Male macaque monkeys are having lots of gay sex, scientists say


Two rhesus macaque monkeys in a tree, as researchers declare same-sex behaviour natural
Image: Suyash Dwivedi/Creative Commons

A whopping majority of male macaque monkeys are “behaviourally bisexual”, researchers in the UK have declared.

In the animal kingdom, scientists have previously spotted same-sex behaviour in over 1,500 species.

Now a new study published in the journal Current Biology has found that 72% of male macaque monkeys are big fans of mounting each other.

Researchers from Imperial College in London watched and tracked the behaviour of hundreds of male rhesus macaque monkeys in Puerto Rico.

Their study found that the wild males exhibited homosexual behaviours more often than heterosexual ones.

Almost three-quarters (72 per cent) undertook same-sex mounting, which scientists say helps to strengthen social bonds and relationships.

Less than half (46 per cent) engaged in mounting with macaques of the opposite sex.

“We found most males were behaviourally bisexual, and that variation in same-sex activity was heritable,” study author Jackson Clive said.

“This means that the behaviour can have an evolutionary underpinning. For example, we also found that males that mounted each other were also more likely to back each other up in conflicts. Perhaps this could be one of many social benefits of same-sex sexual activity.

“Our research, therefore, shows that same-sex sexual behaviours can be common amongst animals and can evolve. I hope our results encourage further discoveries in this area.”

Same-sex behaviour widespread in nature, according to science

Professor Vincent Savolainen, the study’s senior author, cautioned against direct comparisons to humans in the research.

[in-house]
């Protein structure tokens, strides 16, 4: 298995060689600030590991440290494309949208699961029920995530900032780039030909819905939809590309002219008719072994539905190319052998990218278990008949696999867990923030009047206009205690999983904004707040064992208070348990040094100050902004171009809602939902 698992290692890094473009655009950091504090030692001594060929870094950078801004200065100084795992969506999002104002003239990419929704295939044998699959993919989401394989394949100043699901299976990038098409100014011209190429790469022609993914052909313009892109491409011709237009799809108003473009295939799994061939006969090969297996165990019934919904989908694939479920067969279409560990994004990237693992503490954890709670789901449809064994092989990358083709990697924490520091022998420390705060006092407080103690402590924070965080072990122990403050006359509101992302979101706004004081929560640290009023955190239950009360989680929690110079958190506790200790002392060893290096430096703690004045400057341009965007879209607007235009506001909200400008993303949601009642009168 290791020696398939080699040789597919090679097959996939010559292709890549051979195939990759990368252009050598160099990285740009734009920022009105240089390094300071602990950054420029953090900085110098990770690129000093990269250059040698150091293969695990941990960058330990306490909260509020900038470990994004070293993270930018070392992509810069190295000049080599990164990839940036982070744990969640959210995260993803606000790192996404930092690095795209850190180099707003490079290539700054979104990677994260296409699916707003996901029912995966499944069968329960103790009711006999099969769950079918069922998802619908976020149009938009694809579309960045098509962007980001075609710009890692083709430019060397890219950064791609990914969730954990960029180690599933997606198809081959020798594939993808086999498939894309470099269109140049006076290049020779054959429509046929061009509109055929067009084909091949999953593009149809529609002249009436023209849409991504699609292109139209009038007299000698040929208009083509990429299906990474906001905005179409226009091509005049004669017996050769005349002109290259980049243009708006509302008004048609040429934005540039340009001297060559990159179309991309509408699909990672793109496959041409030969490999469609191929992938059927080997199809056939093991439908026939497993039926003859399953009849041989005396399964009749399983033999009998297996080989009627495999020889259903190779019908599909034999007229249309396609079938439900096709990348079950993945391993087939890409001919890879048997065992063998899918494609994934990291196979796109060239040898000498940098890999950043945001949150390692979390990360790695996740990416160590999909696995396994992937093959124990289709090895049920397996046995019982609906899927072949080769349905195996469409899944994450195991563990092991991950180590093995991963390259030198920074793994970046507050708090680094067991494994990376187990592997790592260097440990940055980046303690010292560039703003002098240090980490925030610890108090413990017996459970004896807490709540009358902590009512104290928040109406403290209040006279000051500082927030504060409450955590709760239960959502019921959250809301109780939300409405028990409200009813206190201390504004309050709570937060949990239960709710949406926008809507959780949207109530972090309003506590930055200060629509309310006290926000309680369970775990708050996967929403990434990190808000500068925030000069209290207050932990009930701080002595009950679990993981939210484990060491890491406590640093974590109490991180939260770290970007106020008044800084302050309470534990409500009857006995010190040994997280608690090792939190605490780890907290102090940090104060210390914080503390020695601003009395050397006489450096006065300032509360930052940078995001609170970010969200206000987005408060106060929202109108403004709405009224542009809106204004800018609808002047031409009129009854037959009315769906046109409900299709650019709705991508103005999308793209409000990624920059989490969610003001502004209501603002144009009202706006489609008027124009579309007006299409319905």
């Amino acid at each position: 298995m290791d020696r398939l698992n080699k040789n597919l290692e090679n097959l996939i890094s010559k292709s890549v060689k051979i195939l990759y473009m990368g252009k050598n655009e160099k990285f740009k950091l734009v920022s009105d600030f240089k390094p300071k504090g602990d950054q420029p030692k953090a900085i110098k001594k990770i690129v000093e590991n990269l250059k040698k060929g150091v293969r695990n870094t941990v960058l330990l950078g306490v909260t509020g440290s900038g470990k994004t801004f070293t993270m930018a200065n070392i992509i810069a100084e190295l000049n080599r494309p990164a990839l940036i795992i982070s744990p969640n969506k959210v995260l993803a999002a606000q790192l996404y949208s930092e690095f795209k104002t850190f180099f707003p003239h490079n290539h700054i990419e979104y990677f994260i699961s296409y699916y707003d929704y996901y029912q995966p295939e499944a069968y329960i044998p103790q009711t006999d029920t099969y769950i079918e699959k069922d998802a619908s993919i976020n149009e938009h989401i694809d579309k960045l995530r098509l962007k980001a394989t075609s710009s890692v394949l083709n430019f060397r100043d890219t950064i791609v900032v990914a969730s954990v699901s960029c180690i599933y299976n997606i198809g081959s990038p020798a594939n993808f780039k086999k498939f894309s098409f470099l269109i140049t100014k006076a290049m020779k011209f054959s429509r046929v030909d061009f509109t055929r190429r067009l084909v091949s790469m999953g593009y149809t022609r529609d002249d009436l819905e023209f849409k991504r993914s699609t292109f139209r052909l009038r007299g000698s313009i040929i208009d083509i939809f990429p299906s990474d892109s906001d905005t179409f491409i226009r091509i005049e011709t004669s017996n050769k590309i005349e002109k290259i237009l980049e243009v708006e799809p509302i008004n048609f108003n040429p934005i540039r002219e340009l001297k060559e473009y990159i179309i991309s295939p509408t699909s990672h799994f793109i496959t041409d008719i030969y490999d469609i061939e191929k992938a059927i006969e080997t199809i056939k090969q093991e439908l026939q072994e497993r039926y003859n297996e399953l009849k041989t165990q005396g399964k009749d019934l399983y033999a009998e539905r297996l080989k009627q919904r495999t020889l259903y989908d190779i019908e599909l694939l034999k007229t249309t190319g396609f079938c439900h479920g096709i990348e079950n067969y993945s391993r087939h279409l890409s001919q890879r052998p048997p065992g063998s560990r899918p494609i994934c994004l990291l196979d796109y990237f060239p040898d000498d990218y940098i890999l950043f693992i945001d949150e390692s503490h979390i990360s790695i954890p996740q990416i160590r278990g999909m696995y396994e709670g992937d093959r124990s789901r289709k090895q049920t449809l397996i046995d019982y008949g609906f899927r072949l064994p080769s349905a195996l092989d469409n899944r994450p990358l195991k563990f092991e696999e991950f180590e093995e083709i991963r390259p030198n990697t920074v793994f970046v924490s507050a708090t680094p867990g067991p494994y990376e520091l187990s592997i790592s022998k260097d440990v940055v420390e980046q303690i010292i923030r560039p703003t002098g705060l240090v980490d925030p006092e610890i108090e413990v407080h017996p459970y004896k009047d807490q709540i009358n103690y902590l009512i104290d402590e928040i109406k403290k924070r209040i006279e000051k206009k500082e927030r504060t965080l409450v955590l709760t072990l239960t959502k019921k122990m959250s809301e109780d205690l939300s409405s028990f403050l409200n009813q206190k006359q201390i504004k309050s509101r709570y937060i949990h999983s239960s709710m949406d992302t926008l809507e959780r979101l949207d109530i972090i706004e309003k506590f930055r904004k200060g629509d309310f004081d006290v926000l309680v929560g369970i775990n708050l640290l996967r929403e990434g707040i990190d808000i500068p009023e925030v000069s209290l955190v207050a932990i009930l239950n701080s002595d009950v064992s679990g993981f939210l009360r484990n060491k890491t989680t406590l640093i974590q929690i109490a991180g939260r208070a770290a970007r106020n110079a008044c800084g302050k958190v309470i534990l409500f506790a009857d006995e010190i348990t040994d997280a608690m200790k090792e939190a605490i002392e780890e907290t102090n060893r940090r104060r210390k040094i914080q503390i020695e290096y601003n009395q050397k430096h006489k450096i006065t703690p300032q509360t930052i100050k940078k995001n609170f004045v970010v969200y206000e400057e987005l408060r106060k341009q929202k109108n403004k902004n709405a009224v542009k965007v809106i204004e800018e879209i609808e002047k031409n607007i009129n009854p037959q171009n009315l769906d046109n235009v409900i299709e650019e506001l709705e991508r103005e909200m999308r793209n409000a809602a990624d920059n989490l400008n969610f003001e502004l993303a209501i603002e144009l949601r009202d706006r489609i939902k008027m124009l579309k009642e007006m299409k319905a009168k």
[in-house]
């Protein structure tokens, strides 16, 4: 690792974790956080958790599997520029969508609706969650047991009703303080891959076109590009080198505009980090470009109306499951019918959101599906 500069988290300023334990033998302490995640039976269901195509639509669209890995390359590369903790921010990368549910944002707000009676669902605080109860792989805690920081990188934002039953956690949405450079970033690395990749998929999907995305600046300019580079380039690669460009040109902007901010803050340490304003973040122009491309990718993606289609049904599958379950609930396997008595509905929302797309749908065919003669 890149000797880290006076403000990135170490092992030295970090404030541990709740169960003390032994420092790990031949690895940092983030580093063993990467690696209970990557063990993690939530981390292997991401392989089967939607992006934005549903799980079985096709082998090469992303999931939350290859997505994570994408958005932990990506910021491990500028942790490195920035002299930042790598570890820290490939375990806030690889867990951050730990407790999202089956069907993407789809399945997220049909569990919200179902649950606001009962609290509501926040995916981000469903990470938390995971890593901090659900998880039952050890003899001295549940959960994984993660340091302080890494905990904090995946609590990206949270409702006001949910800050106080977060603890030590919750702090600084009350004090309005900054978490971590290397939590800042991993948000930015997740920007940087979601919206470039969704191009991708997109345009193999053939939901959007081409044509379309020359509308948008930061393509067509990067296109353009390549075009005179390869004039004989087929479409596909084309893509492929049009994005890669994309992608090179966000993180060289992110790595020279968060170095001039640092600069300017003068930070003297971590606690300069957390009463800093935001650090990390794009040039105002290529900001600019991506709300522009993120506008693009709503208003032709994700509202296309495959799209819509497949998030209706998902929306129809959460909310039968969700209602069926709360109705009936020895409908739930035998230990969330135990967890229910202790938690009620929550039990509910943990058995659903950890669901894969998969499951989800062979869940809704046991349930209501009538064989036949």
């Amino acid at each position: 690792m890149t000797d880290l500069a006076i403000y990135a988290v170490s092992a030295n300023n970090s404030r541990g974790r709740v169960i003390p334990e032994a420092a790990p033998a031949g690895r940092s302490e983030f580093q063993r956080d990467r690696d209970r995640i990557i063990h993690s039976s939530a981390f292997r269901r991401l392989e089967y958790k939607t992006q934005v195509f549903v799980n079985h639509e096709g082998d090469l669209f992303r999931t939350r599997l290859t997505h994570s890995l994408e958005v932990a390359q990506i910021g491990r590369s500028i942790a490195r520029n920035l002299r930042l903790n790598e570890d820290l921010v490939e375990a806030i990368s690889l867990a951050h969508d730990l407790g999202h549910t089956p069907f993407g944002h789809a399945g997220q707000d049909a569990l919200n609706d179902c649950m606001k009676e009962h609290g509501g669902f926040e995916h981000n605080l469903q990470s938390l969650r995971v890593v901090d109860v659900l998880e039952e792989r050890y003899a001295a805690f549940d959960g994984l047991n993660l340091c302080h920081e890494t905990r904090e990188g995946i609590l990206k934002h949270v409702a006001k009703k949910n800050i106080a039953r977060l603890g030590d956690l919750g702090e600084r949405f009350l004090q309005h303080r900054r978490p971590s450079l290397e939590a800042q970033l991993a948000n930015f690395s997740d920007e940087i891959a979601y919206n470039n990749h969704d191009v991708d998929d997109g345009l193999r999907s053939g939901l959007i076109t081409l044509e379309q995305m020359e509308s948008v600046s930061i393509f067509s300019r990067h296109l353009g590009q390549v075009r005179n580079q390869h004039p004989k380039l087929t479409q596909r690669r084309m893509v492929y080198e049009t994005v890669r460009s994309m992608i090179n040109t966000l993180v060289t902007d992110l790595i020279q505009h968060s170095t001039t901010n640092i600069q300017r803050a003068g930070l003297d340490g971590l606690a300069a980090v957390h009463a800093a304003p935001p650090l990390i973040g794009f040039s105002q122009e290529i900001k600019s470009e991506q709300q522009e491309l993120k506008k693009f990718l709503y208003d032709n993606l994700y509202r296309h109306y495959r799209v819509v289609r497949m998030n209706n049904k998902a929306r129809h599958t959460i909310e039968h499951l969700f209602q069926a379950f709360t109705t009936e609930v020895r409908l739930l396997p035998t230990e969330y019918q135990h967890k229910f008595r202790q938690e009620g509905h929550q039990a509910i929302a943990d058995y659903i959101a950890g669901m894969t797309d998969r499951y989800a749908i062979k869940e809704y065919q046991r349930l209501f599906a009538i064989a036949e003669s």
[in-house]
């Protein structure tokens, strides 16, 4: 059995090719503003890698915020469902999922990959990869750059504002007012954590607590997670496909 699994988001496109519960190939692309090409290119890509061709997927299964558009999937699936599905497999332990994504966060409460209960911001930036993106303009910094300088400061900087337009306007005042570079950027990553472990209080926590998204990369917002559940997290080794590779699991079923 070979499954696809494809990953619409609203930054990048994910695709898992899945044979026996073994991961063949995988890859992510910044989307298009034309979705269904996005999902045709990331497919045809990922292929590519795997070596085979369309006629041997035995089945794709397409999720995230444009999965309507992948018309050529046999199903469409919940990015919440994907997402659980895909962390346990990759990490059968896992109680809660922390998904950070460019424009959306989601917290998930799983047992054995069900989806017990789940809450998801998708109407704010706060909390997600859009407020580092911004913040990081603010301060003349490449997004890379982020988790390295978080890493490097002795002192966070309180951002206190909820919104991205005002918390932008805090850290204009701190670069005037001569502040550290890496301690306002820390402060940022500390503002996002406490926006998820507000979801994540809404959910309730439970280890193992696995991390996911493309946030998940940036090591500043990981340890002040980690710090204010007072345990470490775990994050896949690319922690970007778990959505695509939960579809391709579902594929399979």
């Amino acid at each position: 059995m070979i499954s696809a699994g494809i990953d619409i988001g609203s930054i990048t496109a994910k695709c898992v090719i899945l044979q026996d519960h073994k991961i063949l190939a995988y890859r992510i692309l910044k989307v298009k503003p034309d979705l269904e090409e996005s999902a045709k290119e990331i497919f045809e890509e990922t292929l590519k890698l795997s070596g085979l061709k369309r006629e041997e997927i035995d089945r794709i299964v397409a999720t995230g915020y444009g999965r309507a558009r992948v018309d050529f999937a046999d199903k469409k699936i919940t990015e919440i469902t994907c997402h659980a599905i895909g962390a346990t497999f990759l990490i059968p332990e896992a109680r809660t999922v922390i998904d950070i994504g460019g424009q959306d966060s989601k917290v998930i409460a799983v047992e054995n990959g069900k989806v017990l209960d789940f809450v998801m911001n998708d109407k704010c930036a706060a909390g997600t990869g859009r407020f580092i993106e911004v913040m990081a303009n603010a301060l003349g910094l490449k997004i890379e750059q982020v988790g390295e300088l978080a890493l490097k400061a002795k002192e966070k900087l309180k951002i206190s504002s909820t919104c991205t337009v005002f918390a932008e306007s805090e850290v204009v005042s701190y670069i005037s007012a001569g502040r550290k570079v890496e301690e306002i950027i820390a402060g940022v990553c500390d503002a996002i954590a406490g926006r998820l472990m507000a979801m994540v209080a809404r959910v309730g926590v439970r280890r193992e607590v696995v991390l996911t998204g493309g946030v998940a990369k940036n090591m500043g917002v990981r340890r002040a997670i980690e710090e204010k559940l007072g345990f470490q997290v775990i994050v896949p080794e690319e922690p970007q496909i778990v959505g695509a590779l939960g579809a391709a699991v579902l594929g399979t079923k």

But he said it’s unfortunate some people still believe same-sex behaviour is “unnatural”.

“Some countries sadly still enforce the death penalty for homosexuality,” Prof Savolainen said.

“Our research shows that same-sex behaviour is in fact widespread amongst non-human animals.

“Our mission is to advance scientific understanding of same-sex behaviour, including exploring the benefits it brings to nature and within animal societies.”

Read more: Political party accuses Sydney’s gay penguins of faking romance

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Jordan Hirst
Jordan Hirst

Jordan Hirst is an experienced journalist and content creator with a career spanning over a decade at QNews. Since 2012, the Brisbane local has covered an enormous range of topics and subjects in-depth affecting the LGBTIQA+ community, both in Australia and overseas. Today, the Brisbane-based journalist covers everything from current affairs, politics and health to sport and entertainment.

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